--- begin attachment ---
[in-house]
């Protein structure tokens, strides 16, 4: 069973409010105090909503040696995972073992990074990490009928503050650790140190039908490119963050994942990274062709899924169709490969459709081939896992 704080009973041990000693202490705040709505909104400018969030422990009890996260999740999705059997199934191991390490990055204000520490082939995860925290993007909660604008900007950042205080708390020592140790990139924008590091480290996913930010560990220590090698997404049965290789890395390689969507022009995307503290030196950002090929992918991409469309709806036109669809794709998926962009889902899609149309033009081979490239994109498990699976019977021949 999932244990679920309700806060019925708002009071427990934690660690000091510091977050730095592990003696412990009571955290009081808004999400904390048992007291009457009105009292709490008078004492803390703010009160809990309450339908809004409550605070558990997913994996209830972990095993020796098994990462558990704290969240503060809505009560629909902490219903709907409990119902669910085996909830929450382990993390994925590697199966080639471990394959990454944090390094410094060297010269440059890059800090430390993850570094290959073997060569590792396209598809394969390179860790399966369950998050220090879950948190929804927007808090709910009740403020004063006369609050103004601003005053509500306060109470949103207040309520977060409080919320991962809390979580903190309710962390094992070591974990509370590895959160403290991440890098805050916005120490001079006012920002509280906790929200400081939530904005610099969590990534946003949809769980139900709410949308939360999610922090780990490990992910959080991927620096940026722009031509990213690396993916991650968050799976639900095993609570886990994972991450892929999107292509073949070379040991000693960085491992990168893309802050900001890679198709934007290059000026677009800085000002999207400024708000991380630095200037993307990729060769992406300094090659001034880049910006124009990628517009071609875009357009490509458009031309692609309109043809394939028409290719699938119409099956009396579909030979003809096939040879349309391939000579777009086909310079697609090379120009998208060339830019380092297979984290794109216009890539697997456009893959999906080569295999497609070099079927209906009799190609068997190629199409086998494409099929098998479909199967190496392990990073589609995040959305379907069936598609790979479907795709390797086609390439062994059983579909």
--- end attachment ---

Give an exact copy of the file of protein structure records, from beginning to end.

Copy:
[in-house]
């Protein structure tokens, strides 16, 4: 069973409010105090909503040696995972073992990074990490009928503050650790140190039908490119963050994942990274062709899924169709490969459709081939896992 704080009973041990000693202490705040709505909104400018969030422990009890996260999740999705059997199934191991390490990055204000520490082939995860925290993007909660604008900007950042205080708390020592140790990139924008590091480290996913930010560990220590090698997404049965290789890395390689969507022009995307503290030196950002090929992918991409469309709806036109669809794709998926962009889902899609149309033009081979490239994109498990699976019977021949 999932244990679920309700806060019925708002009071427990934690660690000091510091977050730095592990003696412990009571955290009081808004999400904390048992007291009457009105009292709490008078004492803390703010009160809990309450339908809004409550605070558990997913994996209830972990095993020796098994990462558990704290969240503060809505009560629909902490219903709907409990119902669910085996909830929450382990993390994925590697199966080639471990394959990454944090390094410094060297010269440059890059800090430390993850570094290959073997060569590792396209598809394969390179860790399966369950998050220090879950948190929804927007808090709910009740403020004063006369609050103004601003005053509500306060109470949103207040309520977060409080919320991962809390979580903190309710962390094992070591974990509370590895959160403290991440890098805050916005120490001079006012920002509280906790929200400081939530904005610099969590990534946003949809769980139900709410949308939360999610922090780990490990992910959080991927620096940026722009031509990213690396993916991650968050799976639900095993609570886990994972991450892929999107292509073949070379040991000693960085491992990168893309802050900001890679198709934007290059000026677009800085000002999207400024708000991380630095200037993307990729060769992406300094090659001034880049910006124009990628517009071609875009357009490509458009031309692609309109043809394939028409290719699938119409099956009396579909030979003809096939040879349309391939000579777009086909310079697609090379120009998208060339830019380092297979984290794109216009890539697997456009893959999906080569295999497609070099079927209906009799190609068997190629199409086998494409099929098998479909199967190496392990990073589609995040959305379907069936598609790979479907795709390797086609390439062994059983579909």